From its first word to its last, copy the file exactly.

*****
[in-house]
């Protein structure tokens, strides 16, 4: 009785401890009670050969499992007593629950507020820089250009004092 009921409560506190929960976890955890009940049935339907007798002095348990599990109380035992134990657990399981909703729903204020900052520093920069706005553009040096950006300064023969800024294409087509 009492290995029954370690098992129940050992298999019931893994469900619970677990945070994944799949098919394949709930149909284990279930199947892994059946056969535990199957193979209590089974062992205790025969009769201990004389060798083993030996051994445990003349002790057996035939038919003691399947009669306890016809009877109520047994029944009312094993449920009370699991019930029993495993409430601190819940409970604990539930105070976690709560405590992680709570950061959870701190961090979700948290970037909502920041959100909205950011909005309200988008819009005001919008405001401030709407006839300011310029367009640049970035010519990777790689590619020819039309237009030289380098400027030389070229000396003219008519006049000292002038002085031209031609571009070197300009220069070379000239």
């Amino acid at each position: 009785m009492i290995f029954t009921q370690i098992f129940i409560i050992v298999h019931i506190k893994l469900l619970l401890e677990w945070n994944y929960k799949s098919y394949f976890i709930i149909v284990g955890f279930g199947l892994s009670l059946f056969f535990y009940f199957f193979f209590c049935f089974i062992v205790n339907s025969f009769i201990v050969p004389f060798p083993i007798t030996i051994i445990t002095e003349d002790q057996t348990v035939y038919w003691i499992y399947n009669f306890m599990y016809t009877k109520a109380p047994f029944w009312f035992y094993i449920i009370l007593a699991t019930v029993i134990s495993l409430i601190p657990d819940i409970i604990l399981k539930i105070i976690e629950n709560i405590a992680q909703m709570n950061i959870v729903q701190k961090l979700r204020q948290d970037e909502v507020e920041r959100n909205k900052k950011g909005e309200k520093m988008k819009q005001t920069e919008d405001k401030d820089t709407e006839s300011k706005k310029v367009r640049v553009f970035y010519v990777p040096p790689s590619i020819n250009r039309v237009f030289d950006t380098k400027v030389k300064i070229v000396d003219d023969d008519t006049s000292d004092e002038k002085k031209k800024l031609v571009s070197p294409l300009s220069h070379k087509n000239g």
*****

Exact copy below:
[in-house]
């Protein structure tokens, strides 16, 4: 009785401890009670050969499992007593629950507020820089250009004092 009921409560506190929960976890955890009940049935339907007798002095348990599990109380035992134990657990399981909703729903204020900052520093920069706005553009040096950006300064023969800024294409087509 009492290995029954370690098992129940050992298999019931893994469900619970677990945070994944799949098919394949709930149909284990279930199947892994059946056969535990199957193979209590089974062992205790025969009769201990004389060798083993030996051994445990003349002790057996035939038919003691399947009669306890016809009877109520047994029944009312094993449920009370699991019930029993495993409430601190819940409970604990539930105070976690709560405590992680709570950061959870701190961090979700948290970037909502920041959100909205950011909005309200988008819009005001919008405001401030709407006839300011310029367009640049970035010519990777790689590619020819039309237009030289380098400027030389070229000396003219008519006049000292002038002085031209031609571009070197300009220069070379000239």
């Amino acid at each position: 009785m009492i290995f029954t009921q370690i098992f129940i409560i050992v298999h019931i506190k893994l469900l619970l401890e677990w945070n994944y929960k799949s098919y394949f976890i709930i149909v284990g955890f279930g199947l892994s009670l059946f056969f535990y009940f199957f193979f209590c049935f089974i062992v205790n339907s025969f009769i201990v050969p004389f060798p083993i007798t030996i051994i445990t002095e003349d002790q057996t348990v035939y038919w003691i499992y399947n009669f306890m599990y016809t009877k109520a109380p047994f029944w009312f035992y094993i449920i009370l007593a699991t019930v029993i134990s495993l409430i601190p657990d819940i409970i604990l399981k539930i105070i976690e629950n709560i405590a992680q909703m709570n950061i959870v729903q701190k961090l979700r204020q948290d970037e909502v507020e920041r959100n909205k900052k950011g909005e309200k520093m988008k819009q005001t920069e919008d405001k401030d820089t709407e006839s300011k706005k310029v367009r640049v553009f970035y010519v990777p040096p790689s590619i020819n250009r039309v237009f030289d950006t380098k400027v030389k300064i070229v000396d003219d023969d008519t006049s000292d004092e002038k002085k031209k800024l031609v571009s070197p294409l300009s220069h070379k087509n000239g």